But the title of Inglourious Basterds is a sort of mulligan, as it’s really about a young lady’s journey to enact revenge, not about the marred military outfit it professes to be about in the trailers. The film is about Shosanna (Melanie Laurent), a young woman who witnessed her family’s murder by the hands of Nazis. Now in her late teens, the doe-eyed Shosanna, button nosed and bow-lipped, looks as harmless as a wounded dove. Completely blended into the world around her, no one has even an inkling of suspicion concerning her past; in fact, she even owns a movie theatre where she plays popular German mountain movies. Much to her chagrin, this is where a young German war hero begins courting her. The mercurial soldier has the gawky demeanor of a schoolboy with flushed cheeks; he stands awkwardly and coyly bats down Shosanna’s rejections with naiveté and equal parts determination. Unbeknownst to Shosanna, however, is that the annoying German boy, here presenting himself with a halo of modesty, is about to lead her to the same Nazi officer who mowed down her family half a decade ago.

Here, in Tarantino’s grandiose affinity for female reparation – anyone recall Kill Bill and Death Proof? – the director unsheathes Shosanna’s once dormant rage, catapulting her into a colossal plot that would make the would be assassins in Valkyrie blush. To say anymore about the nefarious plan would give too much away, but it’s safe to say that Shosanna wears her makeup like vindictive war paint; ruffles the eagle’s feathers on Germany’s coat of arms; and looks snappy doing it.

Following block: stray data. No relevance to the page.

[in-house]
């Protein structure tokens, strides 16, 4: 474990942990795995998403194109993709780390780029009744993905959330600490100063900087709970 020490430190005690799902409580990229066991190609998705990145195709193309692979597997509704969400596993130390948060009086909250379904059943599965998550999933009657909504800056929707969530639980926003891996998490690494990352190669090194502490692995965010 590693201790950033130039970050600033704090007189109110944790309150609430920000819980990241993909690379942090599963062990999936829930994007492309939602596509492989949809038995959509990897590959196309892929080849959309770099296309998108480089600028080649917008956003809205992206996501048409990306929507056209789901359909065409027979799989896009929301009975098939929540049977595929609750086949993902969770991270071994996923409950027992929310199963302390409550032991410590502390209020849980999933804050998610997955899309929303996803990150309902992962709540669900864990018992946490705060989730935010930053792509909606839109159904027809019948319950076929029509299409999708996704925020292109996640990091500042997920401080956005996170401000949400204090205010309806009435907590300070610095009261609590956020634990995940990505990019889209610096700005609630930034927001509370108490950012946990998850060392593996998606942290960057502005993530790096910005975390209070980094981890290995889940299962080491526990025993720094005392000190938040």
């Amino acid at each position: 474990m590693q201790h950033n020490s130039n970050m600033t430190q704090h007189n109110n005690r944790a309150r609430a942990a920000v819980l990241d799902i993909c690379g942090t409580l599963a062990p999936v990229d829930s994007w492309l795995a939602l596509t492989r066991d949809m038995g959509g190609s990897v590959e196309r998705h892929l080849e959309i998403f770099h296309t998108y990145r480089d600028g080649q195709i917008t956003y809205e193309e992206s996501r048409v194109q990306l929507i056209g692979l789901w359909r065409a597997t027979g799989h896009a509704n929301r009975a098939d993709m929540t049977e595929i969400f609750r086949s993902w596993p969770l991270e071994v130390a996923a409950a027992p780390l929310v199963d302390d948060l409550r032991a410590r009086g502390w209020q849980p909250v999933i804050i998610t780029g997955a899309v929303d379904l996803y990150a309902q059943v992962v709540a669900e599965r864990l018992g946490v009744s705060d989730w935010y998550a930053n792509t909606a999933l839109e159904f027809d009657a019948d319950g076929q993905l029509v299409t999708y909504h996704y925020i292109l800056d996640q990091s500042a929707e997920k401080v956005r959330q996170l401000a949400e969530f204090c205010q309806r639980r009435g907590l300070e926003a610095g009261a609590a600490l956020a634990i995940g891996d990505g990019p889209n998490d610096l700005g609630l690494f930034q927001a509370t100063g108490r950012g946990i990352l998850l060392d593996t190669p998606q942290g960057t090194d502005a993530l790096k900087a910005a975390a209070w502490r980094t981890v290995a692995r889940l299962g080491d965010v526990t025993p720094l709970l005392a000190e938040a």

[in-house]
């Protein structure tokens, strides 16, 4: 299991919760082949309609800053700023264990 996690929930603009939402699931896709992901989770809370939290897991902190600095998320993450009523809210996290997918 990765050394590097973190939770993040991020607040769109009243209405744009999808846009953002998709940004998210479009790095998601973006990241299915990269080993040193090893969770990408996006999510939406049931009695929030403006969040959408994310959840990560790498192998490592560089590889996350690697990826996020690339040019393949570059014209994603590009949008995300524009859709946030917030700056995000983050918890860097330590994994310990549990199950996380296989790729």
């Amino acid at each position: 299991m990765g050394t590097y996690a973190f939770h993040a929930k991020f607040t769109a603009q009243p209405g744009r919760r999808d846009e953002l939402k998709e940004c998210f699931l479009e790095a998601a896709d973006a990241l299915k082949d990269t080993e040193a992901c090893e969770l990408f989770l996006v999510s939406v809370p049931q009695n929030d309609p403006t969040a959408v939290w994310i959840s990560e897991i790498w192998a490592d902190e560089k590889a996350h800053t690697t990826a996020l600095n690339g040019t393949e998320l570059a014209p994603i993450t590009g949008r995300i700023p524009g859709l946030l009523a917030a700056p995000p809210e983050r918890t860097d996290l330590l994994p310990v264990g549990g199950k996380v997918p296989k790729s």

The Basterds, meanwhile, are poking around behind enemy lines, preparing for the eradication of the abominable Adolph Hitler. The volatile stories involving Shosanna and the Basterds meet, of course, in a finale that isn’t particularly atypical of Tarantino’s blood letting and valve-spurting climaxes. And, along with many of the much heralded director’s work, Inglourious Basterds isn’t ever skittish with its wonky dialogue. And despite the clever one-liners zipping out of the mouths of the cast, there is some great dramatic exchanges going on.. The acting is spectacular for the most part, with Christoph Waltz, playing the movie’s lead antagonist, Hans Landa, being the most phenomenal. The entire movie is a big, zany, pulpy mess that is impossible to be filtered into a smooth, shoot-by-numbers war film. And with pop culture pushing Nazi bashing in videogames and war films in front of young adults, much like a keychain in front of a toddler, people will eat up this revisionist history. But is the film Tarantino’s ninth symphony? Probably not. The band leader is much too excitable to hold his baton in the correct location too long before dropping it. But the film is a wonderful, apocalyptic, smirk gathering night out at the theatre. I couldn’t really recommend it more.

4.5/5

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Author: Rob Patrick

A member of the San Diego Film Critics Society, Rob created Cinema Spartan after he stepped down as the editor of a weekly. He has written for The East County Californian, The Alpine Sun, The East County Herald, The San Diego Entertainer, and the San Diego Reader. He has also introduced films with the Pacific Arts Movement. He co-owns two dire wolves, Buckley and Ruffin. At any given time, he can tell you superfluous hockey statistics. He is the chancellor of Tapatio, an advocate of iced tea, and an owner of at least 70 pairs of Vans.